The WNBA and NBA approved the sale of the Atlanta Dream, officials announced Friday, ending the controversial possession of former US Senator Kelly Loeffler.
The Republican from Georgia criticized the WNBA’s efforts to draw attention to them Social Justice Issues and the Black Lives Matter Movementand encourages players from their own team to do so Campaign for Raphael Warnock, the man who beat Loeffler in a Senate runoff last month.
The boards of directors of the WNBA and NBA “unanimously approved the sale of the Atlanta Dream” to a group of investors led by Northland Real Estate Chairman Larry Gottesdiener, COO Suzanne Abair and former Dream star Renee Montgomeryaccording to league officials.
“With the unanimous WNBA and NBA votes, today marks a fresh start for the Atlanta Dream organization and we are delighted to welcome Larry Gottesdiener and Suzanne Abair to the WNBA,” said WNBA Commissioner Cathy Engelbert in a statement .
“I admire her passion for women’s basketball, but above all I am impressed by her values. I’m also thrilled to have ex-WNBA star Renee Montgomery join the group of owners as an investor and executive on the team. Renee is a trailblazer who makes a huge impact both in the game and beyond. “
Montgomery is now the first former WNBA player to own it.
“My dream came true,” Montgomery said in a statement. “Breaking barriers for minorities and women by becoming the first former WNBA player to have both involvement and leadership on the team is an opportunity I take very seriously.”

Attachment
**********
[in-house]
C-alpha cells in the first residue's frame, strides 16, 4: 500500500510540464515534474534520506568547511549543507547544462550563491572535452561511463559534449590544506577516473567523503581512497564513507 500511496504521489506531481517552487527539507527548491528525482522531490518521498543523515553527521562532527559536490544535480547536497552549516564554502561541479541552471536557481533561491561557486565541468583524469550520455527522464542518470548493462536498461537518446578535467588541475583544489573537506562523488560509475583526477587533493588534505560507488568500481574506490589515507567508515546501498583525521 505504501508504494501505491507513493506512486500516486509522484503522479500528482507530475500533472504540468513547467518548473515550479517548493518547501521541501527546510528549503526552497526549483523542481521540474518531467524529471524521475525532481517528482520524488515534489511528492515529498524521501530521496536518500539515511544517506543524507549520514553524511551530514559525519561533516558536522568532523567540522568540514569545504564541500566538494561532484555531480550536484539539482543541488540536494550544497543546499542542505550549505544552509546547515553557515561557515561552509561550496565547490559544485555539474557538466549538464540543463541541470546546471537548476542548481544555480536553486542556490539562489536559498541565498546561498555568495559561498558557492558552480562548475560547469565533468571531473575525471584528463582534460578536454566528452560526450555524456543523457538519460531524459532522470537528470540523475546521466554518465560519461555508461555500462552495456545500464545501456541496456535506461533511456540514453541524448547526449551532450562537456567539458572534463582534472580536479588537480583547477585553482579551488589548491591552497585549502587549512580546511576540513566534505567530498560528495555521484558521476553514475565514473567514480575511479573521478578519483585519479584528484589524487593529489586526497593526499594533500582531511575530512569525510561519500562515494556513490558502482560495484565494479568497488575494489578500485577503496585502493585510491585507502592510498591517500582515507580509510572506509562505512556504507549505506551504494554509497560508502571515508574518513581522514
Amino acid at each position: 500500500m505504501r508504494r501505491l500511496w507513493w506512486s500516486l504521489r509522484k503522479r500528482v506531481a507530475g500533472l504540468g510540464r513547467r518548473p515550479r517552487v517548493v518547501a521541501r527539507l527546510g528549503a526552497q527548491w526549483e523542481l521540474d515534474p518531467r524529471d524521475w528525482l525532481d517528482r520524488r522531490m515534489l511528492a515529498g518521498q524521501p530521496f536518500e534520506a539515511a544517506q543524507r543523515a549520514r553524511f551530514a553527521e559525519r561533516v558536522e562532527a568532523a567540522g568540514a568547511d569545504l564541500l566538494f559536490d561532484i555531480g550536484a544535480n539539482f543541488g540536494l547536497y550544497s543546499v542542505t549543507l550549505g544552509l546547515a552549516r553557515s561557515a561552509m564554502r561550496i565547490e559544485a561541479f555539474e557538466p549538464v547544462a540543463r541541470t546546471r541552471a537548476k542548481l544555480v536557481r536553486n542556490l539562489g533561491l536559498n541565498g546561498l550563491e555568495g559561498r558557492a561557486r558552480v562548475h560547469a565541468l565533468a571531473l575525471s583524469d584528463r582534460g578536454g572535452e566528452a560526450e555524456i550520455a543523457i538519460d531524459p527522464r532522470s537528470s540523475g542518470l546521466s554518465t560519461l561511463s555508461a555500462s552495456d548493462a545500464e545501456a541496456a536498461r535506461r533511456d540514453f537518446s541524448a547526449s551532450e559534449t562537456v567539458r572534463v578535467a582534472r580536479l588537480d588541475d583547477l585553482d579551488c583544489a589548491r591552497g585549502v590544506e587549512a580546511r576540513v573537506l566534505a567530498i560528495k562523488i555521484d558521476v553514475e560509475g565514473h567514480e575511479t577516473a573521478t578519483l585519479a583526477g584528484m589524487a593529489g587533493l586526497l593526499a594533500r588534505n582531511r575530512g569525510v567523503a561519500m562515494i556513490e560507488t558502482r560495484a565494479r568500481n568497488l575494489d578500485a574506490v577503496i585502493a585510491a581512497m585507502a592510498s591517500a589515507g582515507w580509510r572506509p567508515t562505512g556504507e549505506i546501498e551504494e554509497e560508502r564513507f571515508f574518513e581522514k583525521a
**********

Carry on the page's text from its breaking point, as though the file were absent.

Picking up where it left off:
Loeffler, who held 49 percent of the women’s basketball team, said she was against the league’s embrace the Black Lives Matter movement, despite millions of Americans protesting systemic racism last summer.
The players said Loeffler’s views are far from a league where nearly 70 percent of the players are black. When Loeffler publicly protested protests, Dream and other WNBA players saw an opening to have their voices heard, particularly at the ballot box.
“We did it as we knew it” Nneka Ogwumike, Los Angeles Sparks Star and Players Union President said NBC News earlier this month. “And that was by asking people who knew what they were doing and we just listened. That’s what it takes, and we bring our voice to the table where we feel it is necessary. “
In a joint statement on Friday, co-owners Loeffler and Mary Brock said they were proud of their 10-year tenure and called the dream “an important asset for a vibrant and diverse city.”
“It was also important to us to improve the playing field for women as a professional,” they said. “We’re proud of what we’ve achieved and wish the team all the best in the next chapter. We will always appreciate the hard work and dedication, memories, fans, and friendships that our dedication to the Atlanta Dream has brought about over the past decade have supported. “
Randi Richardson contributed.